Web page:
Where are the white players in the PSL? Ex-Bafana star Matthew Booth gives his opinion

FILE - Former Bafana defender Matthew Booth. Photo: safa.net

FILE - Former Bafana defender Matthew Booth. Photo: safa.net

Published Apr 25, 2024


As one of a handful of white South African players to have played in the DStv Premiership, former Mamelodi Sundowns and Bafana defender Matthew Booth has shared insights into what could be the reasons behind the low representation of white players in the league.

In an interview with football analyst and YouTuber Shakes Rampedi, Booth, seemingly trying to make sense of the situation, said it was more of a class issue rather than a racial issue.


“For me, it’s more of a class issue, it’s not a colour issue. We’re losing kids of all colours who are middle class and upper class. But just visually, it seems like there is very few white players. If you go down to any amateur club in Johannesburg, for example, it’s a rainbow of colours; white, black, coloured, Indian, you name it. And then you see a definite change, it’s not a colour issue,” said the former South African international.

Booth also added that the poor organisation of amateur leagues and safety concerns could also be a factor.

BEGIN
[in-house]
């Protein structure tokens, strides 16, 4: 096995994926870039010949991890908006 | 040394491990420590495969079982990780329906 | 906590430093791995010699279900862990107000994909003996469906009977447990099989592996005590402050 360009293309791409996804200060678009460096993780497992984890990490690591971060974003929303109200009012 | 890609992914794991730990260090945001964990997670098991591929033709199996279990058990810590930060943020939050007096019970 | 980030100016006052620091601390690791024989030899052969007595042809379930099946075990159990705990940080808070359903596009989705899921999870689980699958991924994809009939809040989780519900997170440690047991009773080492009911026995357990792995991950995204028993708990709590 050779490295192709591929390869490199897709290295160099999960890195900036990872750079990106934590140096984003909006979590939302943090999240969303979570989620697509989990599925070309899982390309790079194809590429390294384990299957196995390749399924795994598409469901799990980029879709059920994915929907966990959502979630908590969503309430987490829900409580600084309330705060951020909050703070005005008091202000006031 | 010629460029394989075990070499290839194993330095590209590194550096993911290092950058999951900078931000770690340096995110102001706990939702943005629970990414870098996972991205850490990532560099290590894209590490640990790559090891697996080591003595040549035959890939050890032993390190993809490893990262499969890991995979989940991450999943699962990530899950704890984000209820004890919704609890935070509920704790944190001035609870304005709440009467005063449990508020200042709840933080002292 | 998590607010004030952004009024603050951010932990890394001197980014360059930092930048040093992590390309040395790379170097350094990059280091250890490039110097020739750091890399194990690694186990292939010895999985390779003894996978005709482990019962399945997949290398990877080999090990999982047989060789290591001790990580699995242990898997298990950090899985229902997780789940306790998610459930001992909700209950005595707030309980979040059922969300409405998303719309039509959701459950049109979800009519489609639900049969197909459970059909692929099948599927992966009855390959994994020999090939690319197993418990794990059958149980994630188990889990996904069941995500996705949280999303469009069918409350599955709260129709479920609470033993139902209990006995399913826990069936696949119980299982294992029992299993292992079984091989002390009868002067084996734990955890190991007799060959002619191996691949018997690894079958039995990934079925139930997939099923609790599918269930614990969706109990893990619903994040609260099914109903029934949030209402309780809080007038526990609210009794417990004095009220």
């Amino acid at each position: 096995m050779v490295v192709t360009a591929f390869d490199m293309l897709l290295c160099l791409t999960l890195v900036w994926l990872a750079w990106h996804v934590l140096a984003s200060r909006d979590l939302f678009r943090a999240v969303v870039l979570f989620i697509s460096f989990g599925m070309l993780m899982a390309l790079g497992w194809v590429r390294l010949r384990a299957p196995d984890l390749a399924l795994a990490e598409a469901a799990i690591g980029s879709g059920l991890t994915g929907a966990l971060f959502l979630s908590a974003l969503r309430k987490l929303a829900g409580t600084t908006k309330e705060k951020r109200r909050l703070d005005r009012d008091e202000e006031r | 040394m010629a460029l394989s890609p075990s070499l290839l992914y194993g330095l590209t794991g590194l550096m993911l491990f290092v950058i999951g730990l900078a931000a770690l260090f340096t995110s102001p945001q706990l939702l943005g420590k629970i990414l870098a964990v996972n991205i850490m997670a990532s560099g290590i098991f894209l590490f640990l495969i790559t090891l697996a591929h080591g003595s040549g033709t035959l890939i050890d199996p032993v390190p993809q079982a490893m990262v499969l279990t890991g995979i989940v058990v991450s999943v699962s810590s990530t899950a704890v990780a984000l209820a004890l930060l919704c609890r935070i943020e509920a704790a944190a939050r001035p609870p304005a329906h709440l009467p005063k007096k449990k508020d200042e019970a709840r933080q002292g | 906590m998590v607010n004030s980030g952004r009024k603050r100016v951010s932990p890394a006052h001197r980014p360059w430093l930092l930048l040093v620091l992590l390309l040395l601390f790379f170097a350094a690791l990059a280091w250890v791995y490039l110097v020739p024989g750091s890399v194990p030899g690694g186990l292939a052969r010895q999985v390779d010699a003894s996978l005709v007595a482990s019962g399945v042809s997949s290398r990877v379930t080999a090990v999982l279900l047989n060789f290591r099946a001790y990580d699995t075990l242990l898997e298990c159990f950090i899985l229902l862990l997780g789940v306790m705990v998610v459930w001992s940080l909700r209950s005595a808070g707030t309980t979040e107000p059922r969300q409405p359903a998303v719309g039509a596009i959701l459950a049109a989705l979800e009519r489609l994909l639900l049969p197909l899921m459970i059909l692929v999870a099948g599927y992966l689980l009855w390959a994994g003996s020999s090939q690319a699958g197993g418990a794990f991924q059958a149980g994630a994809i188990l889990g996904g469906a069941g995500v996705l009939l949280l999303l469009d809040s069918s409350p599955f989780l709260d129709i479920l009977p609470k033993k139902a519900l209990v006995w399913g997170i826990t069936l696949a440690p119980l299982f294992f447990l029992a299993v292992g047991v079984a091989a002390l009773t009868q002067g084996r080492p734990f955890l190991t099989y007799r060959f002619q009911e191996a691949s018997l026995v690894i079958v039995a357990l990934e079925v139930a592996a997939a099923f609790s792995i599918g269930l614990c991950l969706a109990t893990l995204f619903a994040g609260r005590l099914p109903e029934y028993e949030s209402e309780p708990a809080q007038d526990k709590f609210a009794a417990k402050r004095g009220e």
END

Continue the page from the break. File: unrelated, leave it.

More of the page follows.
“It’s middle class and upper kids who perhaps are finding training a little bit difficult, or they have to go to areas where they feel unsafe, or the referee does not turn up, or the league is badly organised. And then the middle class and upper class say ‘Mom, dad, I am going to focus on my studies or I am going to sit at home and play X-Box’,” Booth added.

According to Booth, youngsters who come from disadvantaged backgrounds, in contrast to their middle-class and upper-class counterparts, were also hungrier to make it.

“A kid who comes from your lower LSMs will be hungrier, he or she will stick it out because that’s one of the few thing that they can aim for and can feel and want,“ said Booth.

South African football has, for decades, struggled to attract white players into the local set-up, with only a few having played in the league and represented Bafana Bafana at international level.

During the recently completed African Cup of Nations in Côte d'Ivoire in which Bafana Bafana finished third, there wasn’t a single white South African, in sharp contrast to the side that won the competition in 1996, which had the likes of Eric Tinkler, Neil Tovey, Mark Fish.

Booth added that the South African Football Association was failing in luring middle-class and upper-class youngsters into the beautiful game, saying: "Football is very accessible, that’s why it’s the number one sport in the world but we have to keep accessible for everybody.”

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